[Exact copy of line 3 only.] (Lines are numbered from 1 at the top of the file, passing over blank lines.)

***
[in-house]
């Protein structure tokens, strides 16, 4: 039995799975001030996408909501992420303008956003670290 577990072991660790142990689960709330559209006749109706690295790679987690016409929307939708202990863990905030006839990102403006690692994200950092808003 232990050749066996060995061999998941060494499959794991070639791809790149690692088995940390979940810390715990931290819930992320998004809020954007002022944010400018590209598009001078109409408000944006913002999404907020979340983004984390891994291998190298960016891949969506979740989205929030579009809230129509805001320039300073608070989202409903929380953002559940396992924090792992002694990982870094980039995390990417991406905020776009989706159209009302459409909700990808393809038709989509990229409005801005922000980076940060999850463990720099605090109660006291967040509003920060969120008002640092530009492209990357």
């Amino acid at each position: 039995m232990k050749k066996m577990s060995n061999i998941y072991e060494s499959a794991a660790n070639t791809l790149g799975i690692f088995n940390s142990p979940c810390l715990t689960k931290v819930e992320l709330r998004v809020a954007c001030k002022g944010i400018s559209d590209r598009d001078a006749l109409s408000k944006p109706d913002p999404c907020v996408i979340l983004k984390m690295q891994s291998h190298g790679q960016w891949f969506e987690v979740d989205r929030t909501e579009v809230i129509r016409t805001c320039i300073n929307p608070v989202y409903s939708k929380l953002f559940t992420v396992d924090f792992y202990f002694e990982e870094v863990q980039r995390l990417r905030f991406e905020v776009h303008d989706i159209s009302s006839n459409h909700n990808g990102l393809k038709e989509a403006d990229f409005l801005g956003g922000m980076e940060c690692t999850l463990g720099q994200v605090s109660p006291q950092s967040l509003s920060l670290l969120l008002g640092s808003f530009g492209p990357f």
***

């Amino acid at each position: 039995m232990k050749k066996m577990s060995n061999i998941y072991e060494s499959a794991a660790n070639t791809l790149g799975i690692f088995n940390s142990p979940c810390l715990t689960k931290v819930e992320l709330r998004v809020a954007c001030k002022g944010i400018s559209d590209r598009d001078a006749l109409s408000k944006p109706d913002p999404c907020v996408i979340l983004k984390m690295q891994s291998h190298g790679q960016w891949f969506e987690v979740d989205r929030t909501e579009v809230i129509r016409t805001c320039i300073n929307p608070v989202y409903s939708k929380l953002f559940t992420v396992d924090f792992y202990f002694e990982e870094v863990q980039r995390l990417r905030f991406e905020v776009h303008d989706i159209s009302s006839n459409h909700n990808g990102l393809k038709e989509a403006d990229f409005l801005g956003g922000m980076e940060c690692t999850l463990g720099q994200v605090s109660p006291q950092s967040l509003s920060l670290l969120l008002g640092s808003f530009g492209p990357f």